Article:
Secret History of Stalin’s Purge (110)

Chapter 28 – Vyshinsky

Unaware of the inner workings of the Moscow trials, world public opinion almost universally believes that Prosecutor General Vyshinsky was also one of the main directors of these farces. It is also believed that this man had an extremely significant influence on the fate of the accused. It is not surprising that this view emerged, knowing that the real organizers of these trials (Yagoda, Yezhov, Molchanol, Agranov, Zakovsky, etc.) were always behind the scenes, while it was Vyshinsky who was officially introduced as the chief prosecutor; he appeared in the “open” court trials.

The reader will be surprised if I tell you that Vyshinsky himself tried to guess what special methods the Ministry of Internal Affairs used to successfully break down and destroy the will of the famous Leninists and force them to slander themselves.

One thing was clear to Vyshinsky: the defendants were innocent, and as an experienced prosecutor he could see that their confessions were not supported by any objective evidence of guilt. Moreover, the head of the Ministry of Internal Affairs found it necessary to lay certain cards on Vyshinsky and show him those dangerous places that he should try to avoid in court.

This is all that Wisinski knew. The core secrets of the interrogation were not allowed to be made known to him. No leader of the Interior Ministry had the right to reveal to him Stalin’s instructions, the interrogation methods, the torture methods used to torture each arrested person, or the negotiations Stalin held with the main defendants. Not only could Wisinski not influence the fate of the defendants, he did not even know the content of the verdict prepared in advance for each of them.

A world-renowned American journalist, a woman, once confused many people abroad with an article. This lady wrote about Vyshinsky as a monster, saying that he actually sent his past friends – Kamenev, Bukharin and many others – to hell. In fact, they were never Vyshinsky’s friends. Both in the days of the October Revolution and during the civil war, they were antagonistic. Vyshinsky was a Menshevik until 1920. I think that many old Bolsheviks probably first heard of this surname in the early thirties, when Vyshinsky was appointed attorney general. And they saw the man with their own eyes no earlier than 1935, when they had been taken before a military tribunal and charged with involvement in the assassination of Kirov.

The NKVD leadership treated Vyshinsky not only with mistrust, but also with an air of arrogance, just as the powerful bureaucrats under Stalin who carried party tickets in their pockets treated those who opposed the party. Even in lecturing him on how he should be careful with accusations that he was not sure of. They were never open and honest with him either.

Wisinski had reason to resent these empty-eyed masters. He understood that he had to improvise in the courtroom in every way possible to compensate for their poor work, and had to use his argumentation to push through the silly farfetches in each case. He also knew that if these frauds were exposed in court, the executioners would use him as a scapegoat, or at least label him as a “saboteur”.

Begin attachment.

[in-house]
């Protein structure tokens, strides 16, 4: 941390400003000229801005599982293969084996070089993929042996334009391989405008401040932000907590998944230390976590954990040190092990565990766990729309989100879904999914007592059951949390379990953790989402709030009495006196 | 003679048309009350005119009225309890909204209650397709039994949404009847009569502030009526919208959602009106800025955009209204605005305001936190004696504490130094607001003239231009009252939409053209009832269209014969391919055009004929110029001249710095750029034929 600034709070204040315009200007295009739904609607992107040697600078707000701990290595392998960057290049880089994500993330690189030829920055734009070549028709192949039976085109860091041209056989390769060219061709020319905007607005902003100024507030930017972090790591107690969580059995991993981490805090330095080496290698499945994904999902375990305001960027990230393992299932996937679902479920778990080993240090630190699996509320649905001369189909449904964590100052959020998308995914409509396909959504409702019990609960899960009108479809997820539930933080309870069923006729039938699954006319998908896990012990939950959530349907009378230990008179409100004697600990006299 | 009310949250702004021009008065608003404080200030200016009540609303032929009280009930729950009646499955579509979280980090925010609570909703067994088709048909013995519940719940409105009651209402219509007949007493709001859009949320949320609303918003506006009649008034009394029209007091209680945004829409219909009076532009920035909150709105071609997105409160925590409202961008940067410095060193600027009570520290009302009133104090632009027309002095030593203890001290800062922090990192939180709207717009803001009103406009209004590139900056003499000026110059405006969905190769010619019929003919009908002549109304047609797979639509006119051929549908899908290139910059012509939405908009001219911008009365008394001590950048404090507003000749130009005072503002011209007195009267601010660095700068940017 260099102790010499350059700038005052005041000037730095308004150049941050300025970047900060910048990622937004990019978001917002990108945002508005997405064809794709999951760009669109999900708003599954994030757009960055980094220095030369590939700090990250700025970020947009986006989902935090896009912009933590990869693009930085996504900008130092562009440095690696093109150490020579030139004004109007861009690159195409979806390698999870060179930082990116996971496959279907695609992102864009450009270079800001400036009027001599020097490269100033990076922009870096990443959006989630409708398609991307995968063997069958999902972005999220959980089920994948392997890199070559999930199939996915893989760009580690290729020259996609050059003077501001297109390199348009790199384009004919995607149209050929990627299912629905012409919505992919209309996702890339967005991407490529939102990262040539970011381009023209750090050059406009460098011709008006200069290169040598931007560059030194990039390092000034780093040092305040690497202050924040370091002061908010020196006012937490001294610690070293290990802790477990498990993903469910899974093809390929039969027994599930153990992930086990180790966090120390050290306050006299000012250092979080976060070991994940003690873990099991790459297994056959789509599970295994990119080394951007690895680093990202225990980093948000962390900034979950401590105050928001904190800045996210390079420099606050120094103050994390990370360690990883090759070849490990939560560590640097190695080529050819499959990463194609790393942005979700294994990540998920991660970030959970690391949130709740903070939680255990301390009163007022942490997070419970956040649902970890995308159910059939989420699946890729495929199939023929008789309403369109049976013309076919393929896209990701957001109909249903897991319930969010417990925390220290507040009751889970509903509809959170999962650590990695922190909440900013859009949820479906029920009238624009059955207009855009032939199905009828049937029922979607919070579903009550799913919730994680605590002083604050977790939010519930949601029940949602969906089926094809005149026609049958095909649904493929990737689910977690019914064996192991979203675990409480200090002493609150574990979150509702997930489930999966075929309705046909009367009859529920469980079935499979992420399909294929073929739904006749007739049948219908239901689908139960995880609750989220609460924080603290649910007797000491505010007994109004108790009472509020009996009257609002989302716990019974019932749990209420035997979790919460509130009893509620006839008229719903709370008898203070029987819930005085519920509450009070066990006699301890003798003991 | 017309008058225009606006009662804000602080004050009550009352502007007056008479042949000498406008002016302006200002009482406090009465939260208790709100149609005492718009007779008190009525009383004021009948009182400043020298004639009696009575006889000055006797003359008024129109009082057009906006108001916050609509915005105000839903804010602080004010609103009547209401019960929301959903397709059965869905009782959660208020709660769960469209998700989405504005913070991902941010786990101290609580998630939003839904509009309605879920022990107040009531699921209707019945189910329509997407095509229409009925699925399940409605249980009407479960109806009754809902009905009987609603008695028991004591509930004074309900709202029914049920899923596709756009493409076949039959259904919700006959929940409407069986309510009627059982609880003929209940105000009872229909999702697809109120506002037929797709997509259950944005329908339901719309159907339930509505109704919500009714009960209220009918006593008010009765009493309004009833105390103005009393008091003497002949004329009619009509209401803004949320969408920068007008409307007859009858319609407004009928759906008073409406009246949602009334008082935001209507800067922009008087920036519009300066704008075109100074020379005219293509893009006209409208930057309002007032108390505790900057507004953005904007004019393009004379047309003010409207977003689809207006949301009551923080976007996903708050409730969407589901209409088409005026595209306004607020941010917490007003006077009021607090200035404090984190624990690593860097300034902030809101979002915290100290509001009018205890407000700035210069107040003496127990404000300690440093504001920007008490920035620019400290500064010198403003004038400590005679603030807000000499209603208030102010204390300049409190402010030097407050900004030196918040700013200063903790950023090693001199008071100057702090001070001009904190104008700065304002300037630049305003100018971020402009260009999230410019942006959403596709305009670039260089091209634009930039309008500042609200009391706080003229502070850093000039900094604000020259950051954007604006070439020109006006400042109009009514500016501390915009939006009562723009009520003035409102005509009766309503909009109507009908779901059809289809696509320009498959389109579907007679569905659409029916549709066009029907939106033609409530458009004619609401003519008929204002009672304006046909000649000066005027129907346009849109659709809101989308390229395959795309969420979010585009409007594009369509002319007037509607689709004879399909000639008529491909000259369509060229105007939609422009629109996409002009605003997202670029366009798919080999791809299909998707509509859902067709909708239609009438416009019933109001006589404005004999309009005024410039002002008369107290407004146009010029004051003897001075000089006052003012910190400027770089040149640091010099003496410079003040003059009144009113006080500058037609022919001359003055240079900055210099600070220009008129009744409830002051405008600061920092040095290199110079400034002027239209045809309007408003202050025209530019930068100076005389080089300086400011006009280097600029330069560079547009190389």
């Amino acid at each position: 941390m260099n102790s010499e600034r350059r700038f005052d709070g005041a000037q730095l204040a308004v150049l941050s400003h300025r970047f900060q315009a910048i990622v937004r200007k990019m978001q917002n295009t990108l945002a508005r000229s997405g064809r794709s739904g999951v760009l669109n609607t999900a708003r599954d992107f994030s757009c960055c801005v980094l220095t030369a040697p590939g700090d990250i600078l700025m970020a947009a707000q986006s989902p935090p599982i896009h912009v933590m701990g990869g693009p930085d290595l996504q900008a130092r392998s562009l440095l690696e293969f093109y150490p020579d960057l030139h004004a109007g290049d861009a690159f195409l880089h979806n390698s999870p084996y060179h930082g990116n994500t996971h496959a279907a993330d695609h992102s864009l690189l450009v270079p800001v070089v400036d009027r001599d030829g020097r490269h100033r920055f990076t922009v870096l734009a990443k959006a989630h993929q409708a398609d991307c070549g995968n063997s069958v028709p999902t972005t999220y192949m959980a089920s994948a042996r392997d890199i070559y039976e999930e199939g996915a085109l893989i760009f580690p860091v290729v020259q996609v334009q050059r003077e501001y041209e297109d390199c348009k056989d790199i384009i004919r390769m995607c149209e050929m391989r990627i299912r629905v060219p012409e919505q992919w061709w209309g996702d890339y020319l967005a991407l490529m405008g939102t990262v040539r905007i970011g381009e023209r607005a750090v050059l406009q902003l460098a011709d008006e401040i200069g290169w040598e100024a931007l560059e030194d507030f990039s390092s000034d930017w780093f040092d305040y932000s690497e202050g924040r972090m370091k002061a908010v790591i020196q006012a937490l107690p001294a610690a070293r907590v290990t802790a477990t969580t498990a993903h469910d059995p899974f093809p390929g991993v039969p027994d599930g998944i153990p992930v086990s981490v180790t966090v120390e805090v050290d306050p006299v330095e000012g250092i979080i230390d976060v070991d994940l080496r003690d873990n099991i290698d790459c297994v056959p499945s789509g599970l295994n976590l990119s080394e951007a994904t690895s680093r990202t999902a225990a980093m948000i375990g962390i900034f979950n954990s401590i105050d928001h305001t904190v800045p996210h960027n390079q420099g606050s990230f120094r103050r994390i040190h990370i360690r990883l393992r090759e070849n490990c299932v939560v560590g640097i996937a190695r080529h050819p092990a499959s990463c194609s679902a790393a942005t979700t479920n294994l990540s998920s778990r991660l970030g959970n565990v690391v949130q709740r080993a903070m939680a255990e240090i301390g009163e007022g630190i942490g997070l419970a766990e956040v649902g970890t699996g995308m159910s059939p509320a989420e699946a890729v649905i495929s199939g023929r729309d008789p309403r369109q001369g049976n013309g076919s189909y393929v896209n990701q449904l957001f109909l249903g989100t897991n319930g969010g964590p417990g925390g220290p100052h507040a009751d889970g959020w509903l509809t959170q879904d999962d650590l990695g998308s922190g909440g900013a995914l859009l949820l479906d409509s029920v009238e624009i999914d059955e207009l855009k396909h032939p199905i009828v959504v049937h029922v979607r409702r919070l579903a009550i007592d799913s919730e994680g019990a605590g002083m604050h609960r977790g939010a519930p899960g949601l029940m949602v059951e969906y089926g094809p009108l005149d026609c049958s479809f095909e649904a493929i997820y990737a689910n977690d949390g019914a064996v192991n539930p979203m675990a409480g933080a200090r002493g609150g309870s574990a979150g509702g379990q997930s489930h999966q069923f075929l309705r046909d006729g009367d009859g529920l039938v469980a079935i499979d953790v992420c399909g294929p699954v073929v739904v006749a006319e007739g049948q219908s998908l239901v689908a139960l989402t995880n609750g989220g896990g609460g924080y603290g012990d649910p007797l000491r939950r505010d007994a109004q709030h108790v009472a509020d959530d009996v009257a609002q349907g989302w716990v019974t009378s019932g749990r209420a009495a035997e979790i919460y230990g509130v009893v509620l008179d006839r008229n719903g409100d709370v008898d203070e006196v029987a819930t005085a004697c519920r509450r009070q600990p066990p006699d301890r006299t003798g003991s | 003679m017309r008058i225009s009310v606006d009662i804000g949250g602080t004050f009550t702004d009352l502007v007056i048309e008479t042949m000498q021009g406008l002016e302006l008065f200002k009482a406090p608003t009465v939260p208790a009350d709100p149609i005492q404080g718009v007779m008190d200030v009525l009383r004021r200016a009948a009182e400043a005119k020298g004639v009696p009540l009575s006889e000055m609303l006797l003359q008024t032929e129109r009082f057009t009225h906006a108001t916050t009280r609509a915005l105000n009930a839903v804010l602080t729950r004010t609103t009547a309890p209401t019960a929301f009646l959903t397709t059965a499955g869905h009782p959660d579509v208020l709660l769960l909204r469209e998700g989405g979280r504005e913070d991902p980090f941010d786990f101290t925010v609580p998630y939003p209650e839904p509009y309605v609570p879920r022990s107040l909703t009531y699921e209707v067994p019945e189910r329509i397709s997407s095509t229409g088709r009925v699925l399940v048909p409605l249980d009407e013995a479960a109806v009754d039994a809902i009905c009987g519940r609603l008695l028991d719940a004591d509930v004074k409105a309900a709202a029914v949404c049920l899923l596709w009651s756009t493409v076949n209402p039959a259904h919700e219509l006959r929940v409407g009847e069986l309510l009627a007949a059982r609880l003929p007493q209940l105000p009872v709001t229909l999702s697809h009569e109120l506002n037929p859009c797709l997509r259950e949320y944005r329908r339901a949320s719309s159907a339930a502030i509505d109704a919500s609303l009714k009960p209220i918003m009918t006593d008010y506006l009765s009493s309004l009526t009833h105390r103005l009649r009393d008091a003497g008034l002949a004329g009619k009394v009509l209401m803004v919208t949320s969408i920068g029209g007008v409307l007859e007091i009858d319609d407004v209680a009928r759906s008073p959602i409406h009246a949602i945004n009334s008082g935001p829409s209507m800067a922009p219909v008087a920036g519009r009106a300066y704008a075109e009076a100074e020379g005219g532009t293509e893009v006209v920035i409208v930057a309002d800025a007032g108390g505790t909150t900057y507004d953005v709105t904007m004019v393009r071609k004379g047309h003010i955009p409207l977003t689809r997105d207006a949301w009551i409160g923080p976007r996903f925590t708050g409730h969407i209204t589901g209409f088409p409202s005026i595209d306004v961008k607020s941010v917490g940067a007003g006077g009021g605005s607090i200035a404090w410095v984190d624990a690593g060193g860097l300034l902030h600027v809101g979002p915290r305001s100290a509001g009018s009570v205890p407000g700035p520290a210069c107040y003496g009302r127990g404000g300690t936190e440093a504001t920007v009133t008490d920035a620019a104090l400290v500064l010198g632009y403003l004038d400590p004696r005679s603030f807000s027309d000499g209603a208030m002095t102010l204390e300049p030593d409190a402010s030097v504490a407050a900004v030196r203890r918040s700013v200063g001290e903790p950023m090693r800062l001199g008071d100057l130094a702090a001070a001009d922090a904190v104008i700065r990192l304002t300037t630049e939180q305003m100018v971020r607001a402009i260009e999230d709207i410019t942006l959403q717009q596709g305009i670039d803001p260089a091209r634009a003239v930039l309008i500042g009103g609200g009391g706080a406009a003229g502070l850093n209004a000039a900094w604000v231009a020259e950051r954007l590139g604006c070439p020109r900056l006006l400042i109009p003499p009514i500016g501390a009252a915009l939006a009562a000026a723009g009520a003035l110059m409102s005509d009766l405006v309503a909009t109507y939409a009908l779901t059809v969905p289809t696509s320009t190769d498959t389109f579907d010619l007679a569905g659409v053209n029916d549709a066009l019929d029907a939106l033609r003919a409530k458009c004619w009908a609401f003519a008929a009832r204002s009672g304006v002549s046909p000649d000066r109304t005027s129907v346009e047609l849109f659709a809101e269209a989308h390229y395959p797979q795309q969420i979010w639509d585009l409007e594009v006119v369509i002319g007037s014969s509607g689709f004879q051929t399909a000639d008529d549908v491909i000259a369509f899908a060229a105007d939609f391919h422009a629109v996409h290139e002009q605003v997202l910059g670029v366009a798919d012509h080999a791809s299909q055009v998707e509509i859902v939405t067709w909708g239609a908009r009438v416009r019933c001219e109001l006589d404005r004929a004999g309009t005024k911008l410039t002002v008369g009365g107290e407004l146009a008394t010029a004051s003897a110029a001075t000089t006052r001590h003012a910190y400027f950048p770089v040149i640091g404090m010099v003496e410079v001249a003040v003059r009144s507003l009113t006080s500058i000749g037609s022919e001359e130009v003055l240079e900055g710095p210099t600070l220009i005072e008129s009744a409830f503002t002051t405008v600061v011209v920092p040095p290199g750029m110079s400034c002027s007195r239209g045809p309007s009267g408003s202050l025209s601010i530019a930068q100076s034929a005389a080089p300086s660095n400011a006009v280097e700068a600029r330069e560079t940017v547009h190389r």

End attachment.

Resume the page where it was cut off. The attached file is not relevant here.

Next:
The heads of the Interior Ministry also had reasons to hate Wisinski. First of all, they despised him for having been a prisoner of the Organ: in the Organ’s archives there was a record of his past accusations of anti-Soviet activity. Secondly, they were jealous of him – the world, which watched the sensational trials, focused all its attention on him, while they, the real authors of the amazing farce, were destined to hide behind the scenes. They were the ones who created the horrific conspiracy with the so-called “something out of nothing” method, and they were the ones who went to incredible lengths and efforts to destroy and tame each of the accused.

As a former prisoner in the Lubyank building, Vyshinsky feared both the building and the people who worked in it. Although in the Soviet hierarchy of cadres he was already higher than someone like Morchanov, the head of the Secret Political and Public Works Department of the Ministry of Internal Affairs, he had to keep a humble smile on his face when he was first notified to meet Morchanov. As for Yagoda, his entire reward to Vyshinsky was to have summoned him once during the preparation of the first Moscow trial.

Vyshinsky was extraordinarily diligent in carrying out the tasks assigned to him by the Ministry of Internal Affairs. Throughout the three public trials, he remained on high alert, ready to counter any hint, even the most subtle, of their innocence made by the defendants. Using the support of the defendants (who were in a self-defeating contest with each other), Wisinski pulled out all the stops to show the world that the defendants’ guilt had been proven in its entirety and that there was nothing suspicious about them. In his prosecutorial speeches, he always lost no Time in blowing up the “great leaders and mentors,” while invariably calling for the death penalty for all the defendants.

He himself was eager to live, which was the primary reason why he worked so hard.